Cognition, Technology & Work

, Volume 20, Issue 2, pp 233–244 | Cite as

Visualizing complexities: the human limits of air traffic control

  • Nicolas Durand
  • Jean-Baptiste Gotteland
  • Nadine Matton
Original Article


Air traffic management is organized into filters in order to prevent tactical controllers from dealing with complex conflicting situations. In this article, we describe an experiment showing that a dynamic conflict display could improve human performance on complex conflict situations. Specifically, we designed a display tool that represents the conflicting portions of aircraft trajectories and the evolution of the conflict zone when the user adds a maneuver to an aircraft. The tool allows the user to dynamically check the potential conflicting zones with the computer mouse before making a maneuver decision. We tested its utility on a population of forty students: twenty air traffic controller (ATC) students at the end of their initial training and twenty engineering students with the same background but no ATC training. They had to solve conflicts involving 2–5 aircraft with a basic display and with the dynamic visualization tool. Results show that in easy situations (2 aircraft), performance is similar with both displays. However, as the complexity of the situations grows (from 3 to 5 aircraft), the dynamic visualization tool enables users to solve the conflicts more efficiently. Using the tool leads to fewer unsolved conflicts and shorter delays. No significant differences are found between the two test groups except for delays: ATC students give maneuvers that generate less delays than engineering students. These results suggest that humans are better able to manage complex situations with the help of our conflict visualization tool.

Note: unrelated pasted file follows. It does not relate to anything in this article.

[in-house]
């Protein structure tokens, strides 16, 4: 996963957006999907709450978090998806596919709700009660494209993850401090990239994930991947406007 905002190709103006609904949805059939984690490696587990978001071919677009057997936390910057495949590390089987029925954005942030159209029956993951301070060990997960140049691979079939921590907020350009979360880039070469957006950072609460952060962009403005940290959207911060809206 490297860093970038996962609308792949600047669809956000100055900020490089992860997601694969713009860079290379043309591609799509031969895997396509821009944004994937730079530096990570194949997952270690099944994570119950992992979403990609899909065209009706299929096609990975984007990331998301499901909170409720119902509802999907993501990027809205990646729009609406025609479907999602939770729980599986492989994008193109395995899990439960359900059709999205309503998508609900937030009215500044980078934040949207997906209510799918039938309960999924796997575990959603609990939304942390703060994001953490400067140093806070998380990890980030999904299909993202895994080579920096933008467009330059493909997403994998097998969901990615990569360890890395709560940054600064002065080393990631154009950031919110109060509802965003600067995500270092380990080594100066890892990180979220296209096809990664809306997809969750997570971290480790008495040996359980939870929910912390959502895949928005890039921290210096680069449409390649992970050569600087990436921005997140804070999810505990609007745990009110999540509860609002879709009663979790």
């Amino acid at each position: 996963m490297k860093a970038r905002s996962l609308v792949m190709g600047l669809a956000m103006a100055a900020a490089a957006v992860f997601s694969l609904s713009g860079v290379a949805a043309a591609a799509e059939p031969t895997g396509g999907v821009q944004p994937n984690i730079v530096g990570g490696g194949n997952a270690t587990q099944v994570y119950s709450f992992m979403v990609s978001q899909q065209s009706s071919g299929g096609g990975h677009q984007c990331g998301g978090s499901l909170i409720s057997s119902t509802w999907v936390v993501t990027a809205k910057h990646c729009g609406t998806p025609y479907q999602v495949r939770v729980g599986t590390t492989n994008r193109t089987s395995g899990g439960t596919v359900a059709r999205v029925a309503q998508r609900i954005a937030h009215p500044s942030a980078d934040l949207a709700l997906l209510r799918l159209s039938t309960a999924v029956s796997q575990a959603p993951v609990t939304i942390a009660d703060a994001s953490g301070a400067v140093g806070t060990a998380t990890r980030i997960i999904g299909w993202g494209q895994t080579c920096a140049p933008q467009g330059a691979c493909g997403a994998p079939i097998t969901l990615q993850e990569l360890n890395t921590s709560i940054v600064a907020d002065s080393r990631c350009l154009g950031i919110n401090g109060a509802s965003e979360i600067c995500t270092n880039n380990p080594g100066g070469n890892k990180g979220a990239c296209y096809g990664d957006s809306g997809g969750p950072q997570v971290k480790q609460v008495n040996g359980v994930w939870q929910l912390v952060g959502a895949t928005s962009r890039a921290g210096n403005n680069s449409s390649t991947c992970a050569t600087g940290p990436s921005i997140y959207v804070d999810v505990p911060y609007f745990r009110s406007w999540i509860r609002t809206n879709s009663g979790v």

Air traffic control Conflict detection Conflict resolution Visualization tool Complexity 


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Copyright information

© Springer-Verlag London Ltd., part of Springer Nature 2018

Authors and Affiliations

  1. 1.ENACToulouseFrance

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